Okay, you get it, I really like FitnessBlender. Usually I put the video on my laptop in front of my TV and put (what else?) Netflix on my TV. It’s a fabulous combo.


Workout Tracking

Or in my case, a big pink check. I searched for a while for an app to record my workouts in and never found one that felt really satisfying. Now I use a basic calendar to keep track of the days I work out. Something about adding that big pink check for the day just feels really really good.

What weird things have you found to motivate you? Any tips for us workout newbies?


Today I’m sharing something that maybe seen as controversial or may be hard for some people to read. Please know that I’ve tried my best to get my words out in a thoughtful way. I’m human. What you believe is what you believe, and that’s okay. We can still be friends. We can agree to disagree. Here are my thoughts on where my life experiences have led my beliefs.


For the past two years I’ve worked with families of kids with cancer. What I’ve found is that as kids get sicker, families seek God. Each day I opened thank you notes from families across the country thanking us and praising God. Families of kids with cancer, thanking God, talking about how blessed they are. And I’d just sit at my desk and stare at the letters, feeling strangely proud and slightly confused. When the absolute worst happens, why is God the answer?

Over my two years, I had many intense conversations with loved ones about this. Each time I couldn’t see how any God would let such terrible things happen to wonderful families. To beautiful children. Any merciful God would not have let a dear friend of mine, age 18 and dying of Osteosarcoma, linger for so long, in so much pain. She retained her faith until the very last moment, while I lost hope of ever finding mine.

When I’d have this discussion with the faithful people in my life, they’d implore me not blame God. But if we can’t blame God for the bad, why should we praise him for the good?

I’ve had many people use the phrase “God only gives you what you can handle” and let me tell you, I (and many families I worked with) strongly dislike (see how I didn’t use the word hate? I wanted to, oh I sure did, but I didn’t use it) that phrase. I’ve yet to see a family who can “handle” the loss of a child or sibling. A piece of them is gone forever. This phrase doesn’t lessen pain or provide hope.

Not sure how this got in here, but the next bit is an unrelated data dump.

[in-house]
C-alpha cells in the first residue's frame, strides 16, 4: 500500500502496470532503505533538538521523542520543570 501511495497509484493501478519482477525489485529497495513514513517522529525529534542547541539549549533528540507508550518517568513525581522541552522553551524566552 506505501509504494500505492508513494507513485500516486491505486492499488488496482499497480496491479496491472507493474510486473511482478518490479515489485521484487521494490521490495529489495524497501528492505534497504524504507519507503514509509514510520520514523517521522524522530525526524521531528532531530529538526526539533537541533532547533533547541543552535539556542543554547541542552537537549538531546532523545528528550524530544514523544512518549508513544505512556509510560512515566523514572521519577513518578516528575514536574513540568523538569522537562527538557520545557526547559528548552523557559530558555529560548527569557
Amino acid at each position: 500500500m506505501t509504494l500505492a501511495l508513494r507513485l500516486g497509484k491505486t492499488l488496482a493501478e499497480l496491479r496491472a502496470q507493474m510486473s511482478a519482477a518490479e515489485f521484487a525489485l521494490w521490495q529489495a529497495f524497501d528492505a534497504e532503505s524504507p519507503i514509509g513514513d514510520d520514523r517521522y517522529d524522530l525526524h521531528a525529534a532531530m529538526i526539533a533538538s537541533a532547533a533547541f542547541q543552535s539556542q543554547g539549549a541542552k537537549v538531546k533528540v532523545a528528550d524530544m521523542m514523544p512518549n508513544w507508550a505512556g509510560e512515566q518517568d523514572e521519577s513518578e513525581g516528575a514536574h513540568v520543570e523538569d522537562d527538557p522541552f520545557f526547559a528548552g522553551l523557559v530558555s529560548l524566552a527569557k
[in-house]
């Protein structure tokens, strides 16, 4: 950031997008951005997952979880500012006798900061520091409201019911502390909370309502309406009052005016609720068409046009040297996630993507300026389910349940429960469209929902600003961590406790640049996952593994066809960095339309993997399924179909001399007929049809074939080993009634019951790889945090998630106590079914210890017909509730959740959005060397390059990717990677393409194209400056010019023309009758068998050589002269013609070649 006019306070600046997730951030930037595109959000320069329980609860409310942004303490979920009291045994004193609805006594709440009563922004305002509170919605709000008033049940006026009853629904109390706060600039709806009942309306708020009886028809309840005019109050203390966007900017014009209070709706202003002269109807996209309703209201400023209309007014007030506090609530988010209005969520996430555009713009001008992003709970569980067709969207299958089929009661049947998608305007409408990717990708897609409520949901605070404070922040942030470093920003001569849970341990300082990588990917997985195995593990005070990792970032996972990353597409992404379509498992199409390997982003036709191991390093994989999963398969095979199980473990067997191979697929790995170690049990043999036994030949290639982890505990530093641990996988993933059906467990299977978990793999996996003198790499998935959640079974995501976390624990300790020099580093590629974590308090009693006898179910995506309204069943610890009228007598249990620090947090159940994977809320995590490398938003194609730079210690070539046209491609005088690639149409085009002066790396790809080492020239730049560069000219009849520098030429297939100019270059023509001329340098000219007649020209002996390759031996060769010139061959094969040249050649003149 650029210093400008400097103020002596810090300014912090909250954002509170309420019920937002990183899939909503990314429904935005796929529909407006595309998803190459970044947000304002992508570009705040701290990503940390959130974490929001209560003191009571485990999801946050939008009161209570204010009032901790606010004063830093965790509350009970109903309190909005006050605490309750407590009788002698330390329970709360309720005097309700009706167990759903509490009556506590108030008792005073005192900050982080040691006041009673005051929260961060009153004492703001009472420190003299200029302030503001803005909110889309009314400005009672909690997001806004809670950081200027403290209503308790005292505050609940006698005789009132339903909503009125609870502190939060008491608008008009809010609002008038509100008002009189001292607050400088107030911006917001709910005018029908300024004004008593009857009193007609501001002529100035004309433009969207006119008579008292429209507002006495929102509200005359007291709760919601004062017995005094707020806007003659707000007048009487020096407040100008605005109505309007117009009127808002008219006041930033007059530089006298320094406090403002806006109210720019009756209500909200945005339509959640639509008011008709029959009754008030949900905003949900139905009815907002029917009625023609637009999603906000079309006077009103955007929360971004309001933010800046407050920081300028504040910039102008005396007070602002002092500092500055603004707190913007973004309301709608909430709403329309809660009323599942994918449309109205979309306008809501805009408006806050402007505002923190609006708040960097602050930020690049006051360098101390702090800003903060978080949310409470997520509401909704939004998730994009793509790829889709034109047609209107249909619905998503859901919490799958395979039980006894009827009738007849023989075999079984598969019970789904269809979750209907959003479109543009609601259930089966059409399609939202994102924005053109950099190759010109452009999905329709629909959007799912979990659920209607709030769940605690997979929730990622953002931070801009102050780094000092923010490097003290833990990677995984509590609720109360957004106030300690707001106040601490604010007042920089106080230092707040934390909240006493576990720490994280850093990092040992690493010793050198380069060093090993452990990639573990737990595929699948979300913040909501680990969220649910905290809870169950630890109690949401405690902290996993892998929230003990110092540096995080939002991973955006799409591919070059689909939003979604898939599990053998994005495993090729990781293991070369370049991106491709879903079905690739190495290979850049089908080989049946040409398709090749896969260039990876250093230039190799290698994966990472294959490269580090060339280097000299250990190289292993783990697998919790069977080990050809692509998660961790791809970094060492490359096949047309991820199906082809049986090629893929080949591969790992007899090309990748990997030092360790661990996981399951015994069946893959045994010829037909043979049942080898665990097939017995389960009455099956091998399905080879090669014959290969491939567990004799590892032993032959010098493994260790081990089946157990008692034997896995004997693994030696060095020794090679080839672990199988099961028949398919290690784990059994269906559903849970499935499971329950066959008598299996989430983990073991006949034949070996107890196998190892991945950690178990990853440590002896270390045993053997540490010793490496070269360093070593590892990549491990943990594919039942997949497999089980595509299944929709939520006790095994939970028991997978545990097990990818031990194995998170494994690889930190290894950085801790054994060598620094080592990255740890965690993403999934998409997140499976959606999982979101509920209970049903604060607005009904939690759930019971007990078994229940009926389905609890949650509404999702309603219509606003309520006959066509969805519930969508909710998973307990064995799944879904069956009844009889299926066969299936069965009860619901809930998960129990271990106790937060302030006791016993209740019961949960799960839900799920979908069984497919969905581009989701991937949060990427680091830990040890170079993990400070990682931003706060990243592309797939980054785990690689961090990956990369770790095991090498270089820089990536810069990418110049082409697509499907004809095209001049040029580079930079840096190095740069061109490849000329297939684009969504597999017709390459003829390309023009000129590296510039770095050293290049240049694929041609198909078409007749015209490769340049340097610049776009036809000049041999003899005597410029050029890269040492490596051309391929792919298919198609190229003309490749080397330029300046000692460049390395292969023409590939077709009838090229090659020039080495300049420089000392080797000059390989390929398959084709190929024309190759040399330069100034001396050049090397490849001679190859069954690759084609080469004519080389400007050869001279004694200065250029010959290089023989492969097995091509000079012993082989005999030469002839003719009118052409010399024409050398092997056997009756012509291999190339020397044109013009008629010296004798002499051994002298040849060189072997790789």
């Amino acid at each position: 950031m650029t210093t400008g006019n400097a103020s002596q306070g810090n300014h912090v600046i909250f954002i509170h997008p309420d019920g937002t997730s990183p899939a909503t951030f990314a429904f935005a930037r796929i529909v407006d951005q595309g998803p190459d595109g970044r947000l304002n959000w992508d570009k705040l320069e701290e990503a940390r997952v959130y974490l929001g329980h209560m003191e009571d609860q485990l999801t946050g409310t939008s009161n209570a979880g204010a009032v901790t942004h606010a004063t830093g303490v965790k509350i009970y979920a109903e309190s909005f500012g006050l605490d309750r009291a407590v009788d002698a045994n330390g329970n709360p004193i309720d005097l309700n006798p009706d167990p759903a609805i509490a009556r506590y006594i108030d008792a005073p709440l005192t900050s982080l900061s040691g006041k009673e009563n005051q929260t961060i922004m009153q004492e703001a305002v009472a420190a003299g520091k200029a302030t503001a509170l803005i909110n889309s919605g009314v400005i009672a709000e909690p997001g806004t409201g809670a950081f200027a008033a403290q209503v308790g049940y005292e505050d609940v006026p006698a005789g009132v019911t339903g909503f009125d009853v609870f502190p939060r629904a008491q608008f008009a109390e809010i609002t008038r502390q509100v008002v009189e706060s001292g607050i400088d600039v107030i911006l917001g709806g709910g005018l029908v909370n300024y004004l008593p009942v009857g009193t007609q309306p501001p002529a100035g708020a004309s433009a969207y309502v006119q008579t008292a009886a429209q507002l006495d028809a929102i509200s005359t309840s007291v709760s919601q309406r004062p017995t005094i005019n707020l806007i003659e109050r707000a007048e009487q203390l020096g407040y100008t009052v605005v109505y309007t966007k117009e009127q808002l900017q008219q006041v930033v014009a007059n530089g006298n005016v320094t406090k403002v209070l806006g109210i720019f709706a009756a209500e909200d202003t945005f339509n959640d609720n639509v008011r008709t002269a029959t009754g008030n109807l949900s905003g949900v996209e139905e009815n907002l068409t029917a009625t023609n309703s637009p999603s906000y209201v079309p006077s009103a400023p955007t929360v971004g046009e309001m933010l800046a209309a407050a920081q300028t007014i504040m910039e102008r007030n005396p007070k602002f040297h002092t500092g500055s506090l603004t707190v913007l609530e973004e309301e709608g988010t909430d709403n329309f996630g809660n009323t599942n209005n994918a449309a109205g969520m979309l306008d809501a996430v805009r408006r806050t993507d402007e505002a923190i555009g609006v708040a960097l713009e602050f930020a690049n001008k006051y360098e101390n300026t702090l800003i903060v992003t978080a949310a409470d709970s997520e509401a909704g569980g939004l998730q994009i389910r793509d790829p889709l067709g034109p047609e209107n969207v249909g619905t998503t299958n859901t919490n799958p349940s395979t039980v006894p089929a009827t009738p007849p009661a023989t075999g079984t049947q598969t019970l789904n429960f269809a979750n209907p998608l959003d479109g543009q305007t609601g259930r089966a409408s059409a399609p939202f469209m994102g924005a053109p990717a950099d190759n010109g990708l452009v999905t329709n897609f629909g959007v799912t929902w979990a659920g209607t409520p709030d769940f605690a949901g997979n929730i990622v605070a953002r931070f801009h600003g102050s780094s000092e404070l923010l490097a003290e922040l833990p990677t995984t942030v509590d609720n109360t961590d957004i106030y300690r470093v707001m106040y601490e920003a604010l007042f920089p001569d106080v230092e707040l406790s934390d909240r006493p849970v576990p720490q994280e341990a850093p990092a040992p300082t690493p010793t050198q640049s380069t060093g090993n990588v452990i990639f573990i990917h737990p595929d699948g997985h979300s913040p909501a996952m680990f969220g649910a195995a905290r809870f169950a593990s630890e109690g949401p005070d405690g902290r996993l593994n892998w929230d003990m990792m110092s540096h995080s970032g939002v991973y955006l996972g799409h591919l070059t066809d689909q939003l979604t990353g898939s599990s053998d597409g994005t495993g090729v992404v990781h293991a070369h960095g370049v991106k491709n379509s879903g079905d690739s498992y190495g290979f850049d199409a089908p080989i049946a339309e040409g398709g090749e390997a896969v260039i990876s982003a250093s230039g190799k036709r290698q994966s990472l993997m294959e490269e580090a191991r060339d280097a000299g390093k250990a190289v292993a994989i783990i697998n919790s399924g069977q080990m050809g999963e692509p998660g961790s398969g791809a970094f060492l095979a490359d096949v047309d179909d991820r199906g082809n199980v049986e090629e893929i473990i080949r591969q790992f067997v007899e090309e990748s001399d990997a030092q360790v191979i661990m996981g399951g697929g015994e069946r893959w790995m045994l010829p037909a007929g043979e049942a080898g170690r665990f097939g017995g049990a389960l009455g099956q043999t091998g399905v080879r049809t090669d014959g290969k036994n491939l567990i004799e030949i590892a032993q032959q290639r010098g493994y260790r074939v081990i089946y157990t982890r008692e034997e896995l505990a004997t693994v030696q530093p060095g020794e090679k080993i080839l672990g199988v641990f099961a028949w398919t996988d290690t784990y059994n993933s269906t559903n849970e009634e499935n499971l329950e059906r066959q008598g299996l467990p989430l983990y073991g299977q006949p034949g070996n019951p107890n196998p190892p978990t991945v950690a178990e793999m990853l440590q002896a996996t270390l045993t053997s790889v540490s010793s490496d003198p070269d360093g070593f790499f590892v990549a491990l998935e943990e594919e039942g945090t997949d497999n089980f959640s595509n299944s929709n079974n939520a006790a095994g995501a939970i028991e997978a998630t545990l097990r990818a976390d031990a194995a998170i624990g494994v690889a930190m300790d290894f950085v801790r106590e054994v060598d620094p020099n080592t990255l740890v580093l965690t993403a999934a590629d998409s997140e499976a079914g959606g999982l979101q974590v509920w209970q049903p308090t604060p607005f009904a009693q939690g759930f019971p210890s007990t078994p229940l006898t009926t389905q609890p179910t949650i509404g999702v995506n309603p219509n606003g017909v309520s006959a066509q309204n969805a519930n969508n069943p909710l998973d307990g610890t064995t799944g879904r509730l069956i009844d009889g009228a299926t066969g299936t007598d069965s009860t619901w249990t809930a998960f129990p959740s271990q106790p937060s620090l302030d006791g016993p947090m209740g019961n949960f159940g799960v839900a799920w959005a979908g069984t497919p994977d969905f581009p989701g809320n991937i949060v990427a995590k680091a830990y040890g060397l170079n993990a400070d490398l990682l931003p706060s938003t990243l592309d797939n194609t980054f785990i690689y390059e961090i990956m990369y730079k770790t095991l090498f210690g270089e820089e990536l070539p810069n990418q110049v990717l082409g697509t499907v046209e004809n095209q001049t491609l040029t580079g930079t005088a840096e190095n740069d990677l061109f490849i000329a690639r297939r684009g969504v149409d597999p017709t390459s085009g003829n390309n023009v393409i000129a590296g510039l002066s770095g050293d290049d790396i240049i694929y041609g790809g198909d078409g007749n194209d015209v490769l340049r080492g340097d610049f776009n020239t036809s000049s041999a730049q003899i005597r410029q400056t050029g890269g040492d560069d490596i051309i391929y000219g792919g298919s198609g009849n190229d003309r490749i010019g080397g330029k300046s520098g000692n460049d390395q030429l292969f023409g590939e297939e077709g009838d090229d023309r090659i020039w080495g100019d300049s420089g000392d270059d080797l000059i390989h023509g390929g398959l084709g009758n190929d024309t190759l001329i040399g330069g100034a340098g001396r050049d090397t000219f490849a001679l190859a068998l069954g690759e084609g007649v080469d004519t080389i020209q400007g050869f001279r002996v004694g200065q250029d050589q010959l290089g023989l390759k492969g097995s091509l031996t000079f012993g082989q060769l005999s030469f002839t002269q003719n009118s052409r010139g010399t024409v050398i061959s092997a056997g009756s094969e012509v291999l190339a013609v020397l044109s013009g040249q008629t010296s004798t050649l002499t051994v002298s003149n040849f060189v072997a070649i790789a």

Certainly we can’t blame anyone but the individual(s) for human acts of terror. But when it’s something as tiny as one cell mutating (after all, that’s how cancer starts), who do we blame, God or science? Perhaps it’s my lack of maturity to look for someone, something to blame. Although I’m not sure how anyone could see kids dying and not look around and wonder why.

N and I have talked a lot about what we believe and what we want to raise our kids to believe. Neither of these involves a higher power. I’m a good person. I know that in my heart. A heart that doesn’t beat for Jesus or because of him. It beats because of electric impulses in my body. It beats because I grew cell by cell. Just as you may believe in scripture, that is my belief.

Until he met me, N had never been in a religious building of any kind. He hadn’t been in a mosque or a synagogue or a big stone Catholic church. He didn’t know what it meant that I was baptized Episcopalian but that I come from a predominantly Catholic family. He’d never heard the nicene creed and was shocked to see me recite it, word for word, the first time we stood in church together at the obligatory Christmas service. He had almost zero religious influences in his life. Today, he is one of the best people I know. We both agree that religion isn’t necessary to turn out “right”.